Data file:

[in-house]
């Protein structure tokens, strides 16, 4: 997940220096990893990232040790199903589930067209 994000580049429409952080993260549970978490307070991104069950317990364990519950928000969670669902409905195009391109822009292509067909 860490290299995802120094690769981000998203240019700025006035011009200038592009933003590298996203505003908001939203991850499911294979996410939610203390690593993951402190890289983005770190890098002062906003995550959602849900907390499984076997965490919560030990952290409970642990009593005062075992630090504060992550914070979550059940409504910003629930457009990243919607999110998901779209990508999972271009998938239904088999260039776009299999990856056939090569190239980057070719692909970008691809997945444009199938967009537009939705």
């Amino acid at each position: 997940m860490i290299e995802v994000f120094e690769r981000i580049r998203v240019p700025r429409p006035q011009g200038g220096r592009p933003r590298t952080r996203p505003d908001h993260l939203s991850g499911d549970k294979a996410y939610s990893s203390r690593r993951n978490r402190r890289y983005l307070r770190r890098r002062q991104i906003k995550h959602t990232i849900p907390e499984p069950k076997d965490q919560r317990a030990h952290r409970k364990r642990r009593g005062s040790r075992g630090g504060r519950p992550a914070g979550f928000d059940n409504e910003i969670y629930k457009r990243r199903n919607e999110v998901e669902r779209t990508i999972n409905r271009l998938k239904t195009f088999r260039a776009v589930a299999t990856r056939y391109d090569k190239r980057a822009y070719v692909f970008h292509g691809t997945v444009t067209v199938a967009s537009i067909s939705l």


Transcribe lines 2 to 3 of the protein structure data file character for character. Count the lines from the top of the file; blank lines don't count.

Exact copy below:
């Protein structure tokens, strides 16, 4: 997940220096990893990232040790199903589930067209 994000580049429409952080993260549970978490307070991104069950317990364990519950928000969670669902409905195009391109822009292509067909 860490290299995802120094690769981000998203240019700025006035011009200038592009933003590298996203505003908001939203991850499911294979996410939610203390690593993951402190890289983005770190890098002062906003995550959602849900907390499984076997965490919560030990952290409970642990009593005062075992630090504060992550914070979550059940409504910003629930457009990243919607999110998901779209990508999972271009998938239904088999260039776009299999990856056939090569190239980057070719692909970008691809997945444009199938967009537009939705």
């Amino acid at each position: 997940m860490i290299e995802v994000f120094e690769r981000i580049r998203v240019p700025r429409p006035q011009g200038g220096r592009p933003r590298t952080r996203p505003d908001h993260l939203s991850g499911d549970k294979a996410y939610s990893s203390r690593r993951n978490r402190r890289y983005l307070r770190r890098r002062q991104i906003k995550h959602t990232i849900p907390e499984p069950k076997d965490q919560r317990a030990h952290r409970k364990r642990r009593g005062s040790r075992g630090g504060r519950p992550a914070g979550f928000d059940n409504e910003i969670y629930k457009r990243r199903n919607e999110v998901e669902r779209t990508i999972n409905r271009l998938k239904t195009f088999r260039a776009v589930a299999t990856r056939y391109d090569k190239r980057a822009y070719v692909f970008h292509g691809t997945v444009t067209v199938a967009s537009i067909s939705l």